It’s both actually. It’s really an honour to be nominated but winning is pretty cool as well.
Also, congrats for your CMC Female Oz Artist of The Year win the other day!
Thank you very much! That was amazing!
Is winning a fan-voted award are better than winning industry award?
To be honest, I wouldn’t want to hand back either. The Golden Guitars has a lot of prestige and history associated with it [so] it’s an honour to be part of history. And then, of course, fan-voted is crazy-exciting because what the fans say, that’s what matters – that’s what keeps our career going. I am extremely excited that enough fans wanted me to win that award.
The CMC Awards are premiering on Foxtel tonight. I know you did a little hosting – some backstage interviews. What can we expect to see tonight?
It’s such a great awards show. We’ve got huge acts. We’re got Lady Antebellum, Maddie and Tae, Kacey Musgrave, Lee Brice and some Aussies – Troy [Cassar-Daley] and Adam Brand. I don’t know if they’ll show any of my hosting on the TV but I hope so because I had a lot of fun. I guess they’ll show me receiving my award and all the others so they’ll be lots of glamour and great music. The only Australian performers on the night were Troy Cassar-Daley and Adam Brand.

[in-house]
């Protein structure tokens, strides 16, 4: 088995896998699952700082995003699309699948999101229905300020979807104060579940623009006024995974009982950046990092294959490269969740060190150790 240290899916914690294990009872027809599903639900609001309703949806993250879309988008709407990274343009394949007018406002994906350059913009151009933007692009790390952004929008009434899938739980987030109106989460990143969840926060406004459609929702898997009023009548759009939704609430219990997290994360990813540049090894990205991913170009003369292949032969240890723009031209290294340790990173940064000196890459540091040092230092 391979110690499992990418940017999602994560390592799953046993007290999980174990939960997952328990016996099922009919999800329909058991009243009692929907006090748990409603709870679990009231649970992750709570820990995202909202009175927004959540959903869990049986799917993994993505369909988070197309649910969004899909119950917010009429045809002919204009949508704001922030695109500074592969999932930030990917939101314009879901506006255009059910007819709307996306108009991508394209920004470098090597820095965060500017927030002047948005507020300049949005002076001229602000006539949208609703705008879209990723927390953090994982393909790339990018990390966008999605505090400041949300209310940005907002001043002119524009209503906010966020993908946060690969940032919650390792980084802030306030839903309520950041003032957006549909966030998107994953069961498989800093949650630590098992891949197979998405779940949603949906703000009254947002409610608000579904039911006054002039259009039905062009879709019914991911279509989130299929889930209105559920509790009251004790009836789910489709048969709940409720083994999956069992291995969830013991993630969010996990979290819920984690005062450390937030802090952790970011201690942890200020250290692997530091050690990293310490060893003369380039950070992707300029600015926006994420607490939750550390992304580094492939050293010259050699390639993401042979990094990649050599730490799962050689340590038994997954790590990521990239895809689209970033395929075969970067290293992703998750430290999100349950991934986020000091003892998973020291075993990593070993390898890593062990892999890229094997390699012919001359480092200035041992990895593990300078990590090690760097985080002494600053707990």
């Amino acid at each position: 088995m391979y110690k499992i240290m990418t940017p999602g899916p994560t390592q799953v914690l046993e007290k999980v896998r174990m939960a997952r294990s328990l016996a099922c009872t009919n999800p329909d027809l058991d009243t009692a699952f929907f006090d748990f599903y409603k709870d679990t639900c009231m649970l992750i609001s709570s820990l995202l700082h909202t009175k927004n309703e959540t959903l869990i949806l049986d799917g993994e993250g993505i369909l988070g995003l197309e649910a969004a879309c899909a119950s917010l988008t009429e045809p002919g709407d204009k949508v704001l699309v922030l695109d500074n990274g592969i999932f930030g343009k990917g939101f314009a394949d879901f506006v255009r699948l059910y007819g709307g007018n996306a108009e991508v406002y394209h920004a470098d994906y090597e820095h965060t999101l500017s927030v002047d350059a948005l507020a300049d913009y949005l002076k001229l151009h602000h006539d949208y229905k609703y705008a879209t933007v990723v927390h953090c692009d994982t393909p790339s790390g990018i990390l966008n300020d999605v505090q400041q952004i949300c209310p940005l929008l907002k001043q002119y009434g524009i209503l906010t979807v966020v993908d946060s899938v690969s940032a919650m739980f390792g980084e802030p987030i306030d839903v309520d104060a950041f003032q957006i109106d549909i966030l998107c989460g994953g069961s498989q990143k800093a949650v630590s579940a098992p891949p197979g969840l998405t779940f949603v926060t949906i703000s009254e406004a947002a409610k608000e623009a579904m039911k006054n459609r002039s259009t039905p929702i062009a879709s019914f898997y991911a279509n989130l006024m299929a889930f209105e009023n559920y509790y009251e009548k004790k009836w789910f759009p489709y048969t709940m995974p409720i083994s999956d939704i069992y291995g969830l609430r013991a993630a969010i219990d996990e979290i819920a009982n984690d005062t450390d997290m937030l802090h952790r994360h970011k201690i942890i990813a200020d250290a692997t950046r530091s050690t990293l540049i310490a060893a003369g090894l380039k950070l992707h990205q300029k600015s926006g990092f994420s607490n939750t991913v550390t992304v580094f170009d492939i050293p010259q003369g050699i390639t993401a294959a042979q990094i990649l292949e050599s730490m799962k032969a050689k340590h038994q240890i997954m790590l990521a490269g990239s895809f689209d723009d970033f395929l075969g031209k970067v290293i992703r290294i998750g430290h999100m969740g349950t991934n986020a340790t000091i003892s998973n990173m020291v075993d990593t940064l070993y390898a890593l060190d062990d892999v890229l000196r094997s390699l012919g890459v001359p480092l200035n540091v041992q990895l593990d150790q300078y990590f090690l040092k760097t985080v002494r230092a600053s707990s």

You recently released your fourth full length album, Superheroes. How does it compare in relation to your previous albums?
This time around I had a record label. I had a lot of support and interest in the release – that’s made it a difference. It’s always been in the shops but this one they were able help out with some of the money that’s required to market an album. That’s pretty much why you want a record label because otherwise all the money comes out of your pocket. It gets expensive, so they’ve been really great. It’s been five months since the albums out so it’s early days still but just having a big team that believes in me – that’s been amazing as well – apart from the actual support marketing the album – just having people that believe in me and the album even more than myself sometimes. That’s pretty cool.